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Local community in London, Ontario holds public meeting to address problem of homelessness

  • Special report on homelessness problem produced by Northern Quota's sister university in Ontario, Fanshawe College
  • Reporting by Greg Bowman

The City of London’s Homelessness Prevention Team had a large turnout for its first community meeting.

More than 100 people congregated at Central Library for the first meeting of its kind. In order to adhere to fire codes, organisers had to turn people away at the door because the room was at capacity.

“It’s a really good sign that so many people in London care,” said Becca Amendola. The Fanshawe student was once homeless, and was one of a handful of people who weren’t able to get into the meeting.

Amendola and the others will be guaranteed a spot at another meeting that organisers said will be held in the near future. 

The purpose of the community meeting was to create an open dialogue between the public and the Homelessness Prevention Team. There were people from all walks of life who came to the meeting hoping to give their input on the housing stability. 

“Homelessness and housing is a complex community issue that requires a community response,” said Craig Cooper, the Manager of Homelessness in London in a news release.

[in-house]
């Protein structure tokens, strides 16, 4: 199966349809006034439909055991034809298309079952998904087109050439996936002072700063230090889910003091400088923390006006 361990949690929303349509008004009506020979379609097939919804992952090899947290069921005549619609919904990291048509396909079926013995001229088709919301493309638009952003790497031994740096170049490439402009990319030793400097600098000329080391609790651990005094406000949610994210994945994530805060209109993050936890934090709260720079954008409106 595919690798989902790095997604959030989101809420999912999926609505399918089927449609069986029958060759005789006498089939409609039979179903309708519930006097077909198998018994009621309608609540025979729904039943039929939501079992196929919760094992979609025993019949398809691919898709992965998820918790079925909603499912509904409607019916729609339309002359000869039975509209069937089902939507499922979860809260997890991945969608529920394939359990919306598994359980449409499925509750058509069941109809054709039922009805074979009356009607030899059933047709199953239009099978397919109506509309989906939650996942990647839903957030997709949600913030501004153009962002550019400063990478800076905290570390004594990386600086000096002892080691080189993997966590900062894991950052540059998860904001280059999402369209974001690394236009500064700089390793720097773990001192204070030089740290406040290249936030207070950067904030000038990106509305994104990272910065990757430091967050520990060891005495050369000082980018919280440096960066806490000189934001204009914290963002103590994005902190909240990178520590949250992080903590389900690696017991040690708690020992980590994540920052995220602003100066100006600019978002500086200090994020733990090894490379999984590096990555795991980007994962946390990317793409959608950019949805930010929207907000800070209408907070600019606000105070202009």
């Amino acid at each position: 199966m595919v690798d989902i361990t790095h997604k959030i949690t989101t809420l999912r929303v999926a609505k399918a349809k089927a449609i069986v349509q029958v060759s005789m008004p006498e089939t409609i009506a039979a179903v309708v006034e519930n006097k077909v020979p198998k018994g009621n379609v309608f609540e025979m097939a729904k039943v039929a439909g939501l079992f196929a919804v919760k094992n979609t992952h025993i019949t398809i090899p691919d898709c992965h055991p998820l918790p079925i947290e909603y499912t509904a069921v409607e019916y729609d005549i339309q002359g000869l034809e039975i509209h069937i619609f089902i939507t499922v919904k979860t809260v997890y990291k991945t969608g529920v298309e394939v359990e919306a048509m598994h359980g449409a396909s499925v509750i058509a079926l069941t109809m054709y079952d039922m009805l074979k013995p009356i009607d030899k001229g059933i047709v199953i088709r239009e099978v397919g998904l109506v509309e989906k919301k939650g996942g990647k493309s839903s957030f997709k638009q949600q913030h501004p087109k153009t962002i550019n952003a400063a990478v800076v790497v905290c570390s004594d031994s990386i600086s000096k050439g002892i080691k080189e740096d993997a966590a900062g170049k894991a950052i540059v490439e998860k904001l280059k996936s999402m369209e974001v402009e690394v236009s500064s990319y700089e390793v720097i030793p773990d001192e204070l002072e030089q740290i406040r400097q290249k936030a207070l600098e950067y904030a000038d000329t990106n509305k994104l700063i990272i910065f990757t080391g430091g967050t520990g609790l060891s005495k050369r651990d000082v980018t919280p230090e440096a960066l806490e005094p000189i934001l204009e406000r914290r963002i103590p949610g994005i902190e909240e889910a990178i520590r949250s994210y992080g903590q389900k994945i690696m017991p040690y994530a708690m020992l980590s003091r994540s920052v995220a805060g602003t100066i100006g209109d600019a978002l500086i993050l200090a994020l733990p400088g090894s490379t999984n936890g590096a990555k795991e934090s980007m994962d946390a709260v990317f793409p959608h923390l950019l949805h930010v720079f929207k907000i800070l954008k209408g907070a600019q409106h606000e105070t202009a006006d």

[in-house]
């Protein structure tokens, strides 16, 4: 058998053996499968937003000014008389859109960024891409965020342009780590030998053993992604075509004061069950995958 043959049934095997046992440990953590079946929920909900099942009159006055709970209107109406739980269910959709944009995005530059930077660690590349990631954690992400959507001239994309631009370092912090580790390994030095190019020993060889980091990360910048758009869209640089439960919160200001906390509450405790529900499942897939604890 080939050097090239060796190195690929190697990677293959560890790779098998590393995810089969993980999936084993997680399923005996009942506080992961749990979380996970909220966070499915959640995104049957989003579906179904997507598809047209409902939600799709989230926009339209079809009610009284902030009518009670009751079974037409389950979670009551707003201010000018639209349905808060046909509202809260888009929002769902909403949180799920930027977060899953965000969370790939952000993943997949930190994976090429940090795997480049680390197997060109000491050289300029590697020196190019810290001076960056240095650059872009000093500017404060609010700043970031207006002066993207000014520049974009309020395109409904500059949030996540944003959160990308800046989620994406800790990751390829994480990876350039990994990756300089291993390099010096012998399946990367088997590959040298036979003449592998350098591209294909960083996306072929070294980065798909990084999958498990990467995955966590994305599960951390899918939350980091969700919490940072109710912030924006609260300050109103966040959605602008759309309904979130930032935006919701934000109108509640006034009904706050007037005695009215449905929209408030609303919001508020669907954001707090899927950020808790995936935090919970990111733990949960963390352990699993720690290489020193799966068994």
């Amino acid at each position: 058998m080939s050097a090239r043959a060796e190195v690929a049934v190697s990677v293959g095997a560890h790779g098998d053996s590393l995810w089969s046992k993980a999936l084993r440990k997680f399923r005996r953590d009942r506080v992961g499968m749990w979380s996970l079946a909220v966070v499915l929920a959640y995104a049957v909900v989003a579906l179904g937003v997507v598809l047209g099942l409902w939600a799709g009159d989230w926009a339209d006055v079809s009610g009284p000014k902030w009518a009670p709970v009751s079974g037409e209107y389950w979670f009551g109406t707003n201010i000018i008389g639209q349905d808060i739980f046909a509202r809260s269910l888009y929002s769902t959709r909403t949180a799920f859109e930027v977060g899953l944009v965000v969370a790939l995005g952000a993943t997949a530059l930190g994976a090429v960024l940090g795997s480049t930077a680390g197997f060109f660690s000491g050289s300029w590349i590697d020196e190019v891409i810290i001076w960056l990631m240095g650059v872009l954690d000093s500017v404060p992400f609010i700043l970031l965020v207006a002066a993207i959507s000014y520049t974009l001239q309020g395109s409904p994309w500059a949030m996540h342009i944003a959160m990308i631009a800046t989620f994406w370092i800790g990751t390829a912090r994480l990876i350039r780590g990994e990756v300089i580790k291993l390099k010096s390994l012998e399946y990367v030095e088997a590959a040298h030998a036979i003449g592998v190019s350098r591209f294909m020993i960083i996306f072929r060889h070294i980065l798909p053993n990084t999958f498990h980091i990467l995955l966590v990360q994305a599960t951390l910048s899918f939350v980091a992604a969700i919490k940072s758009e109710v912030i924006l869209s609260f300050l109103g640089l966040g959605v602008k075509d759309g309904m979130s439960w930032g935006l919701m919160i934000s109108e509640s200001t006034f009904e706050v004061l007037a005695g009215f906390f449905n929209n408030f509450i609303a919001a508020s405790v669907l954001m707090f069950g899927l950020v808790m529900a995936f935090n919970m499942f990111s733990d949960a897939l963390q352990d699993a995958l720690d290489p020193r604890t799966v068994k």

Among the issues needing to be tackled is food security. “We know a lot of faith-based organisations are already doing an excellent service to the community by providing meals. We’re hoping this meeting will present an opportunity to work collaboratively with groups to expand their reach in our community.”

Another area to address is housing. Becca was fortunate enough to be able to access essential social services to pull herself off the streets. She looks to Finland as an exemplary model of handling homelessness.

“Canada has a Housing First program but it’s very limited. It’s much more limited in the scope of what it covers. In Finland, they focus very much on harm reduction and recovery,” she said.

And in order to reduce the harm, people need places to live first. “[Finland] focused on giving them a stable house first instead of forcing them through programs of recovery.”

Homeless shelters in London are at capacity. Affordable housing waitlists are sometimes years long. The Homelessness Prevention Team will be looking to scratch money together from a variety of business cases in the 2020-23 budget.

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